Why robust system design has unexpected and strong implications for system operators
Recent work in complexity and robustness theory for engineered systems has highlighted that the architecture with which these systems are designed inherently leads to ‘robust yet fragile’ behaviour (Carlson, Doyle 2002) and are characterised as exhibiting Highly Optimised Tolerance (HOT).
A HOT system is ‘robust’ in the sense that the system can provide reliable behaviour in the face of unreliable internal components and expected environmental perturbations. But a HOT system is also ‘fragile’ in the sense that it exhibits a hyper-sensitivity to unexpected environmental conditions or design flaws with this sensitivity being inherently linked to the robustness structures of the system itself (1).
This vulnerability has strong implications for the human operator when he or she is expected to intervene in response to the failure of system as in HOT systems operator intervention will be in response to epistemic failures (2) of the system rather than random failures of components. If this is the case then for HOT systems traditional skill and rule based training for operators may simply be missing the point as when a HOT system fails, its failure will be because of un-anticipated causes or unique environmental conditions demanding a knowledge rather than rule or skill based response.
A BEA study (BEA 2009) of aircrew responses to thirteen separate unreliable airspeed incidents offers a case in point. In the majority of the cases crews, while identifying an unreliable airspeed event, did not automatically respond with the ‘canned’ procedure. So what were they doing? I believe they recognised (perhaps only unconsciously) that the situation was unprecedented and were applying their experience and knowledge to think through the problem they faced.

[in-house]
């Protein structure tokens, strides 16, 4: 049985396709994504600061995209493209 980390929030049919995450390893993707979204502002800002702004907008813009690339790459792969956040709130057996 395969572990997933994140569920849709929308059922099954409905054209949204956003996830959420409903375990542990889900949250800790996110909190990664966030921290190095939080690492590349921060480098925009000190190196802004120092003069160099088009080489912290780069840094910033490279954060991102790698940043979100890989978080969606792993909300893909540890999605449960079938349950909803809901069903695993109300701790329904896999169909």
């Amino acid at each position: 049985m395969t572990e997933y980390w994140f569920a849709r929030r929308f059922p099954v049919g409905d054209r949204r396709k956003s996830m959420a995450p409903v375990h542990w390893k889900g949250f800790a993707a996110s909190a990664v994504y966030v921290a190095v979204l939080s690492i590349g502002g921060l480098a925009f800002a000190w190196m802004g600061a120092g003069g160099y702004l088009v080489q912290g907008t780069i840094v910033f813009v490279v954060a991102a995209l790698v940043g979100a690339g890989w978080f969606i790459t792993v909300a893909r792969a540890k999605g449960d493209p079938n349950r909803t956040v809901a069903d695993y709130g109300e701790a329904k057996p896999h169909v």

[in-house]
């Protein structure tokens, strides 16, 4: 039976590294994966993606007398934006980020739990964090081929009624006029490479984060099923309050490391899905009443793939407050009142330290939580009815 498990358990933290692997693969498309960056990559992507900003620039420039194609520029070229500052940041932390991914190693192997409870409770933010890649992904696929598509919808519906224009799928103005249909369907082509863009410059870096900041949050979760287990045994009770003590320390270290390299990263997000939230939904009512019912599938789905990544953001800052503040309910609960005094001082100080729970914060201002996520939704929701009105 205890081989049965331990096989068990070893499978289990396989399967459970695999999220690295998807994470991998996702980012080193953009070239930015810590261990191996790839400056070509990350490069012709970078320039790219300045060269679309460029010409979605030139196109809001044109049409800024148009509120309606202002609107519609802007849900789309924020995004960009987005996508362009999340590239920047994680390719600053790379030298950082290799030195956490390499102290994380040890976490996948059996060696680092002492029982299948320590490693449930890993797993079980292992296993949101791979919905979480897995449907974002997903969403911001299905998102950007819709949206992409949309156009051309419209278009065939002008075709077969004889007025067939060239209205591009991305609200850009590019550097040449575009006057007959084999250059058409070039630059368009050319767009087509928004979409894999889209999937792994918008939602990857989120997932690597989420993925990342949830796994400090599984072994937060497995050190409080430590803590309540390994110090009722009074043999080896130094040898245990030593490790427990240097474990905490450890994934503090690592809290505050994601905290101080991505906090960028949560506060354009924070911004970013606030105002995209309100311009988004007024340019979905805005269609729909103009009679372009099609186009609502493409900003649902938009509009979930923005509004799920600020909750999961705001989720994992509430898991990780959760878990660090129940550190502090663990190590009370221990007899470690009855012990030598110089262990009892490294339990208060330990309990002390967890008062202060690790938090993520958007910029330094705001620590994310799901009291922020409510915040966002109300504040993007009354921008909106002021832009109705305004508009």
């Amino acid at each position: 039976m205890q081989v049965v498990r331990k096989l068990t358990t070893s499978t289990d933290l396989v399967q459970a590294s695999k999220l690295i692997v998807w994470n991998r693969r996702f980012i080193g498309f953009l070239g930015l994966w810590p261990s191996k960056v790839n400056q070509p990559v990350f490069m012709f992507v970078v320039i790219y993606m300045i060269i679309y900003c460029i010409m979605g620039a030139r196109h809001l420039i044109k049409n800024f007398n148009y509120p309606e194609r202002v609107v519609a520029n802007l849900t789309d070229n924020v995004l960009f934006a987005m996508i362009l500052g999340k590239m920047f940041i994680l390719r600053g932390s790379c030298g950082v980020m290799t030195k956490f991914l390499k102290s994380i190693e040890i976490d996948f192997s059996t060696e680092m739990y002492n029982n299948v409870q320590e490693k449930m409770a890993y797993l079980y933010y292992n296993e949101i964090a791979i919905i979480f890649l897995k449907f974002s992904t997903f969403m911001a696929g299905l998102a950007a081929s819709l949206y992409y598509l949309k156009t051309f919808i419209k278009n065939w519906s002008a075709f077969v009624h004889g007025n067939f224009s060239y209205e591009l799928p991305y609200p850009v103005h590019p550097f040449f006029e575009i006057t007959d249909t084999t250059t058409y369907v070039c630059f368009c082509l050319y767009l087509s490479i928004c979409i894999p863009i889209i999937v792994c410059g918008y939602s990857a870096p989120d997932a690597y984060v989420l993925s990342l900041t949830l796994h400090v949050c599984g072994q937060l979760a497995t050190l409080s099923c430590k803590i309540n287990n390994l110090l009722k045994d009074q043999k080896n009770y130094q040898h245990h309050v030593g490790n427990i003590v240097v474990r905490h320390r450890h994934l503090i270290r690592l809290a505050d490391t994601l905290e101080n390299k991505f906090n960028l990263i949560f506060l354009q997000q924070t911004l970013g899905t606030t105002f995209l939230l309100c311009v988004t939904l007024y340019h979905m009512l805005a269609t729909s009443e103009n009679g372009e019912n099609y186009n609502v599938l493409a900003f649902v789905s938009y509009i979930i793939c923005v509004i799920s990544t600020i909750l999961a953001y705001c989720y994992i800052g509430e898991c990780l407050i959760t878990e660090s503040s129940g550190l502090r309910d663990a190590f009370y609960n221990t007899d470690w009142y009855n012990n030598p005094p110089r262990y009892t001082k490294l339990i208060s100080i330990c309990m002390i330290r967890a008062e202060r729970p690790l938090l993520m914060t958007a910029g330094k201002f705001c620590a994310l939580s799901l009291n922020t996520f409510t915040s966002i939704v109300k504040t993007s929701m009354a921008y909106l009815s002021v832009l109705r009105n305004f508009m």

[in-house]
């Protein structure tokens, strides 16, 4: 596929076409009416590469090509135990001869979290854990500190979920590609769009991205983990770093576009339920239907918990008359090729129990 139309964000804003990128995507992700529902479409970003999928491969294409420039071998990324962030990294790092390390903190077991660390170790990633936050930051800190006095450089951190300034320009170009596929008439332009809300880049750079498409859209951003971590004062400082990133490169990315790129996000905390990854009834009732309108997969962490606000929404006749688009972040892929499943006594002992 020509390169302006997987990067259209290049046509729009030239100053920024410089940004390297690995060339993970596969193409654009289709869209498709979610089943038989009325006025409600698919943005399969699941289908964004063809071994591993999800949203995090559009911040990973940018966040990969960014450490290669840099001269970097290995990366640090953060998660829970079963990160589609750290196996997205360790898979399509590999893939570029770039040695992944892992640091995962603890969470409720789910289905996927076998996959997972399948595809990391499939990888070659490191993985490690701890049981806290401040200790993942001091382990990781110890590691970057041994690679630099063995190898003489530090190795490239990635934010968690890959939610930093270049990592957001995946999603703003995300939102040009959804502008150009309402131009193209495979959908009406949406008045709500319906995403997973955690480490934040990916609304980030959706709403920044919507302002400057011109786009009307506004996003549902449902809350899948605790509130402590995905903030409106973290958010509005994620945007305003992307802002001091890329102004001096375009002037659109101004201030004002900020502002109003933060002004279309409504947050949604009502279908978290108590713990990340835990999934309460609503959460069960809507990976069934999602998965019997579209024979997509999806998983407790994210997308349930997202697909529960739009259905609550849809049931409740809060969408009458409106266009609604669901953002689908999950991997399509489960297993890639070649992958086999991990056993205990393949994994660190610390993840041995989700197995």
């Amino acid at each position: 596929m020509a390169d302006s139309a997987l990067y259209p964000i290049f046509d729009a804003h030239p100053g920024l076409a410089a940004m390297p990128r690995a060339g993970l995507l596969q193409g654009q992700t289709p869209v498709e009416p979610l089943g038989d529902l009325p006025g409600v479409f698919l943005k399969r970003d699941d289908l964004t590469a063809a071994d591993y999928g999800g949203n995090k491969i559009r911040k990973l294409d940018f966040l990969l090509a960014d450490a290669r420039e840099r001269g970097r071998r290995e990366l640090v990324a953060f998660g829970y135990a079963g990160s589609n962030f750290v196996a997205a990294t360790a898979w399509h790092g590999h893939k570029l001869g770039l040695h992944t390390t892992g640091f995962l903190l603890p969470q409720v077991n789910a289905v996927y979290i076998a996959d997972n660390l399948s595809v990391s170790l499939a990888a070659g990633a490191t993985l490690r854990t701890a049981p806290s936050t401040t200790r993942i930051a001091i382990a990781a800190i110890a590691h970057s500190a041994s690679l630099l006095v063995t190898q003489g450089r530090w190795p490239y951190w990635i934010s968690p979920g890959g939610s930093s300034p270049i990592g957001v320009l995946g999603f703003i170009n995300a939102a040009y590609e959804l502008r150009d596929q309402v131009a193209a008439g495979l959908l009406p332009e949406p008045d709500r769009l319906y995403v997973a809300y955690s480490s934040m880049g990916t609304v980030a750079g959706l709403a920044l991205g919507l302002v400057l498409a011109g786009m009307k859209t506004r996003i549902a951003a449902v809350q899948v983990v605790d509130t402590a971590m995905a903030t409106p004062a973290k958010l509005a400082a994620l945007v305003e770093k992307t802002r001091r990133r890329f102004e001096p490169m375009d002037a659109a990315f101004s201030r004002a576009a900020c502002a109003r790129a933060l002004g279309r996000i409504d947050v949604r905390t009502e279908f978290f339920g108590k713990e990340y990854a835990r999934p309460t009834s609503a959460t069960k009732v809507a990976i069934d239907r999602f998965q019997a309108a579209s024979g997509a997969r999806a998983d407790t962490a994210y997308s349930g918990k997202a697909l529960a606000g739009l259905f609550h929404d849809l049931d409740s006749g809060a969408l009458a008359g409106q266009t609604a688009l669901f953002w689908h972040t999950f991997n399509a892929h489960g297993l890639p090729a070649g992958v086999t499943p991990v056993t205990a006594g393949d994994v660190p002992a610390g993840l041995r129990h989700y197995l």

The problem of course is that one of the (unstated) objectives of automation is to reduce the skill levels and experience required of operators.So we appear to have entered into a vicious spiral were HOT system failures require high levels of operator knowledge and associated problem solving skills, but at the same time allowing lesser skilled and experienced operators to use the system.
Perhaps it is time to re-imagine the role of the operator in highly automated robust systems.
1. This is closely aligned to the observation that in modern systems the cause of accidents is no longer ‘component failure’ but by the interaction of components (Leveson 1995).
2. Such failures may be due to design flaws and unanticipated changes in the assumed operating environment.
Carlson, J.M., Doyle, J., Complexity and Robustness, Proc. of the National Academy of Sciences, 19 February, 2002, vol. 99 suppl. 1 pg 2545.
BEA, Interim report no. 2, on the accident on 1st June 2009, to the Airbus A330-203, registered F-GZCP, operated by Air France flight AF 447 Rio de Janeiro – Paris, Report Number f-cp090601ae2, November 2009.
Leveson, N.G., Safeware: System Safety and Computers, Addison-Wesley Pub., 1995.